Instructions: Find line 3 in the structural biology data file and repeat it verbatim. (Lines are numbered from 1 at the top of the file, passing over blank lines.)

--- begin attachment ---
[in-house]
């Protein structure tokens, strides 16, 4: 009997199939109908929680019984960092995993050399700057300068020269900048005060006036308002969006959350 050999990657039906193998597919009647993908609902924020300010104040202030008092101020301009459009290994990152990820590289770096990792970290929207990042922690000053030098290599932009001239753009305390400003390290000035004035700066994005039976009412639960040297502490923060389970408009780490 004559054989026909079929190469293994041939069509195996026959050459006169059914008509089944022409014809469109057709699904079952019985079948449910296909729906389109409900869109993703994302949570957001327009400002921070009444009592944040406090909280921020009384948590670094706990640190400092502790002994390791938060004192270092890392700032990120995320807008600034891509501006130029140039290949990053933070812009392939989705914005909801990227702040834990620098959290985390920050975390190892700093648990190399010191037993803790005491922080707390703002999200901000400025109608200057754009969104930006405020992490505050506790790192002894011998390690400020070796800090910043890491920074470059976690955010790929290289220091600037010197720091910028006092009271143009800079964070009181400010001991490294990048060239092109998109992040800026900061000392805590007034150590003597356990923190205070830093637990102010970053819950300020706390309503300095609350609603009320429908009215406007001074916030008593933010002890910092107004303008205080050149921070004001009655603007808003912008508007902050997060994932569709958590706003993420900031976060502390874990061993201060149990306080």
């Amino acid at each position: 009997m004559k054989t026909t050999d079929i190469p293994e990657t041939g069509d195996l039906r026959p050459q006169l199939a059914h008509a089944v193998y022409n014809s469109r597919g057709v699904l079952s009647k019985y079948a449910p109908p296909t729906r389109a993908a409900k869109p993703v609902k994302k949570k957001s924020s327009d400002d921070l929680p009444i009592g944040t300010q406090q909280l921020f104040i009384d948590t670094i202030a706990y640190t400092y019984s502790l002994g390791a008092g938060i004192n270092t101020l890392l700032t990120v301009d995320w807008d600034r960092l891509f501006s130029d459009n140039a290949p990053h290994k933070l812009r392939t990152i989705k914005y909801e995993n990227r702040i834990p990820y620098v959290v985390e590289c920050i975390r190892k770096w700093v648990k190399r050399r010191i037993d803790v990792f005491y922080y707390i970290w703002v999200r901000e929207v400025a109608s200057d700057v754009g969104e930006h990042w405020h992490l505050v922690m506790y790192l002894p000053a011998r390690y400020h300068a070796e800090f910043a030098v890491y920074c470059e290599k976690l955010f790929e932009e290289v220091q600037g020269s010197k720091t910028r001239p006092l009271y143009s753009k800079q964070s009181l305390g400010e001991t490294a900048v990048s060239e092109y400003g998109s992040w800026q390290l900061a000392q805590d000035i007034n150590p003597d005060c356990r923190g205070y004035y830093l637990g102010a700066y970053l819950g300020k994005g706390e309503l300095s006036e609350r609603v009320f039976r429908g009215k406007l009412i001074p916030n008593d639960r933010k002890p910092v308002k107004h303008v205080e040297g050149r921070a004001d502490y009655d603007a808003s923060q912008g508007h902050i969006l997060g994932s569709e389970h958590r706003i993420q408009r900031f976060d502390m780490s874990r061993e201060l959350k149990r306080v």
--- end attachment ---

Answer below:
């Amino acid at each position: 009997m004559k054989t026909t050999d079929i190469p293994e990657t041939g069509d195996l039906r026959p050459q006169l199939a059914h008509a089944v193998y022409n014809s469109r597919g057709v699904l079952s009647k019985y079948a449910p109908p296909t729906r389109a993908a409900k869109p993703v609902k994302k949570k957001s924020s327009d400002d921070l929680p009444i009592g944040t300010q406090q909280l921020f104040i009384d948590t670094i202030a706990y640190t400092y019984s502790l002994g390791a008092g938060i004192n270092t101020l890392l700032t990120v301009d995320w807008d600034r960092l891509f501006s130029d459009n140039a290949p990053h290994k933070l812009r392939t990152i989705k914005y909801e995993n990227r702040i834990p990820y620098v959290v985390e590289c920050i975390r190892k770096w700093v648990k190399r050399r010191i037993d803790v990792f005491y922080y707390i970290w703002v999200r901000e929207v400025a109608s200057d700057v754009g969104e930006h990042w405020h992490l505050v922690m506790y790192l002894p000053a011998r390690y400020h300068a070796e800090f910043a030098v890491y920074c470059e290599k976690l955010f790929e932009e290289v220091q600037g020269s010197k720091t910028r001239p006092l009271y143009s753009k800079q964070s009181l305390g400010e001991t490294a900048v990048s060239e092109y400003g998109s992040w800026q390290l900061a000392q805590d000035i007034n150590p003597d005060c356990r923190g205070y004035y830093l637990g102010a700066y970053l819950g300020k994005g706390e309503l300095s006036e609350r609603v009320f039976r429908g009215k406007l009412i001074p916030n008593d639960r933010k002890p910092v308002k107004h303008v205080e040297g050149r921070a004001d502490y009655d603007a808003s923060q912008g508007h902050i969006l997060g994932s569709e389970h958590r706003i993420q408009r900031f976060d502390m780490s874990r061993e201060l959350k149990r306080v």